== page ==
Sunday, June 14, 2020

Perspective

I know it’s hard to see. People that aren’t familiar with 12-step programs and their principles really have nothing that teaches them how to see things from other points of view. Everybody that reads this I’m sure has picked a side in many of the 2020 issues that are all still very well alive. You either wear a mask or don’t. You think the virus is a joke, or you don’t. You think the president is the greatest thing ever, or you think he’s an idiot. You understand Black Lives Matter, or you don’t.  You think the murder hornets are coming for you, or you don’t. Both way, you are right, and you are wrong.

I liken this to the terrorist attacks of September 11th, 2001. Personally, I remember it vividly. I was working in a busy diner in Palm Beach and we were all glued to the TV when the second plane hit. A woman shrieked and started to cry. She was from Manhattan. I was saddened and I was angry that people would want to do this to our country. But looking back and remembering some interviews I had seen years ago, I realized that there is another side to it. We are the terrorists to the Al Qaeda, and they cheered at the towers fell while we wept and grieved. This is of course an extreme(ist) example, but it illuminates perspective, and maybe we can use this to understand the people we are fighting with in our own country right now.

Fear is driving anger in this country, and it is all coming from disagreement on opinion. We all treasure our opinion, and hopefully, in most cases, opinion should be based on some facts, or maybe how you interpret facts. I believe I have a strong opinion, but that doesn’t mean I’m right, or that it is only my opinion that matters. Politically, I don’t agree with only one side. I like different points of view, and I believe we could all do a better job of listening to each other.

In my program of recovery, I was asked very early on to take inventory of all of my resentments in life—past and present—and find my mistakes in those relationships. It threw out my previous vision that everybody was always out to get me or fuck me over, and I started to look at situations from another angle before I reacted. When I saw that I was also very capable of making mistakes, being wrong or stubborn, or creating chaos, I understood that others were capable of the same, and that allowed me to be forgiving and understanding of others and their views.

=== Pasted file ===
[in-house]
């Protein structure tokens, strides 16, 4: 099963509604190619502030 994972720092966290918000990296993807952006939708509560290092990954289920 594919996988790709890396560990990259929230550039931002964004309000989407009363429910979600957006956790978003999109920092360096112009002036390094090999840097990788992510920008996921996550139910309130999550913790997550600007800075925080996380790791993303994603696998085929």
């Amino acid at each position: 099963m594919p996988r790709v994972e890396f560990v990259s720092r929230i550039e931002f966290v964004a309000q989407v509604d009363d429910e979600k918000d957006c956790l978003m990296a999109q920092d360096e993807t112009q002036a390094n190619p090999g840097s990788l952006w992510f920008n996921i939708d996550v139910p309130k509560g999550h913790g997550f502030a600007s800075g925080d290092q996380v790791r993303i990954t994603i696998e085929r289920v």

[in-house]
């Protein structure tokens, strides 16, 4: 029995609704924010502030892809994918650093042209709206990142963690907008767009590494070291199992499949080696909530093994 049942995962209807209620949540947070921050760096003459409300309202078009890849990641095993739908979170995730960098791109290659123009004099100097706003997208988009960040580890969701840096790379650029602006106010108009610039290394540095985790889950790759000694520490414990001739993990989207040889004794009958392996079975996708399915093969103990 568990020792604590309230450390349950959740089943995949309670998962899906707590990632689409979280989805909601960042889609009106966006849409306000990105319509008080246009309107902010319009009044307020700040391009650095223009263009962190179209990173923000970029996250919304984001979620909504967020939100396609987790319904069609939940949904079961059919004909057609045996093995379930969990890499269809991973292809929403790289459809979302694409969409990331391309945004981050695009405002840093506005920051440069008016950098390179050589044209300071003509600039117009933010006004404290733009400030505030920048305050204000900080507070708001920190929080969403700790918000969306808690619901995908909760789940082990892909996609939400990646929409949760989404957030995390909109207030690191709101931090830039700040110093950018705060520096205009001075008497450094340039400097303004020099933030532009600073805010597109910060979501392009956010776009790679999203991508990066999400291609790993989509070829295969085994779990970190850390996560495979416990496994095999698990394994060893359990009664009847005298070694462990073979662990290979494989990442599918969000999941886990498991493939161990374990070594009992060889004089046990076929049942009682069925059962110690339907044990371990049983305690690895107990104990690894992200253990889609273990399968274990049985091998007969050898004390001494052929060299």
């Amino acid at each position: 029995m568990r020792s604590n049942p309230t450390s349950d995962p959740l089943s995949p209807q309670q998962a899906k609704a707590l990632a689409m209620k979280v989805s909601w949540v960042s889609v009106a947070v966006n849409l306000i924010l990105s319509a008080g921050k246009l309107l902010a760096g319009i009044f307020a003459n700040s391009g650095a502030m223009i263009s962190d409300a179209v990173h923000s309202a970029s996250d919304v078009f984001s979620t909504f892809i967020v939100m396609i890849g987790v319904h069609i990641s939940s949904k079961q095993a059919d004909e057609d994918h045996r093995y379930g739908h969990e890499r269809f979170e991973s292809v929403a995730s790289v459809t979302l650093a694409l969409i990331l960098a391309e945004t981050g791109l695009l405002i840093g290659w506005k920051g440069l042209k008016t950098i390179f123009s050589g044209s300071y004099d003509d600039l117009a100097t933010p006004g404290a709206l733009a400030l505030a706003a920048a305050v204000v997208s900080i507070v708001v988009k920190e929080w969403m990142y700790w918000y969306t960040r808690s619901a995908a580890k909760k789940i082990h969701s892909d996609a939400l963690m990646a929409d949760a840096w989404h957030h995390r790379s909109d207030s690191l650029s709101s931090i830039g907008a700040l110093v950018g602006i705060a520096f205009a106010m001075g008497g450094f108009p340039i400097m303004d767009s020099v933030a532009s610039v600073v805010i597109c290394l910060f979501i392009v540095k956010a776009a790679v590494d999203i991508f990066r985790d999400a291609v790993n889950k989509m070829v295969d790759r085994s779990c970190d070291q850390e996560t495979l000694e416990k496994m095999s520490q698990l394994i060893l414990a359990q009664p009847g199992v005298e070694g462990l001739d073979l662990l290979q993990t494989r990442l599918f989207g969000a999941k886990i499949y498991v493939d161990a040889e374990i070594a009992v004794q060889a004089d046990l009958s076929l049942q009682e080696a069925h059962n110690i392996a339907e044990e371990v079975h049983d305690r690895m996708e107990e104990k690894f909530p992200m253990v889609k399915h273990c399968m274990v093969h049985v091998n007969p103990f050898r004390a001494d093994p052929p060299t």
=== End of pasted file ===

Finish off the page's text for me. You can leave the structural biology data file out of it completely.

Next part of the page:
You aren’t wrong, I just don’t agree with you. Obviously there are extremists in any wing or religion that I couldn’t agree with, and I should clarify that I do not condone terrorism, racism, intolerance, or anything else that produces violence due to fear. And obviously I don’t think my opinions are wrong, but neither do you. I don’t want to change any minds, as I don’t want mine changed. But I would relish the opportunity to talk it out with anybody that holds different views; not to persuade, but maybe to understand.

I make a lot of assumptions when I form my opinions about racism lately. I assume it’s all white people in the middle of nowhere who have never been exposed to culture. But maybe I’m wrong. Maybe it’s also people in urban areas who have had negative experiences with certain races or cultures, or maybe they learned it from their parents. But not all racism is from white people, it goes several directions and none if it is useful or helpful. That part is a fact.

How can you be more useful to your God, or your neighborhood, or your friends? How can you be more constructive on Facebook? How can you be more tolerant, or helpful? Can you see other’s outlooks without finding something to differ with? Can I? We are becoming more divided each day, we are more critical of every little thing we see. Me, too. How do I stop? How do we stop? Should we stop?

Paradigm=opinion. 

Saturday, May 30, 2020

There Goes the Neighborhoods

The last time I wrote a post, Covid was just knocking on the door of our economy and patience, and the worst thing in the world at the time seemed to be that we couldn’t go eat at restaurants for a couple weeks, and we had to take a new look at how to serve members at our own restaurant. That was just over two months ago. In that span, the world began to crumble, and a virus became political, and there were only two sides. Then it got worse: the cops killed another unarmed, handcuffed, black man. I haven’t heard a word on the coronavirus since.

I’m a white male in a sub-suburban town in rural Minnesota. But I’m from the cities, and I’m an ex-con. I’ve seen both sides of the law and more sides of fences than most people. I’ve resisted arrest, run from the cops, and I’ve only had guns pointed at me by other criminals. I’ve been punched by an officer, but I really deserved it, and cops have lied in statements to make a crime I committed seem more severe. More often than not, my interactions with the police correlated directly with how I began the situation. I have white privelage, and I use it because I have it, even if I don’t intend to do so. I believe most cops aren’t bad, as I believe most criminals aren’t bad people. I also believe that when a person is handcuffed, they pose a lesser threat than if they had their arms free. Additionally, I believe a handcuffed man face down in the concrete poses even less of a threat. If you see a person in this position, you should not kill him.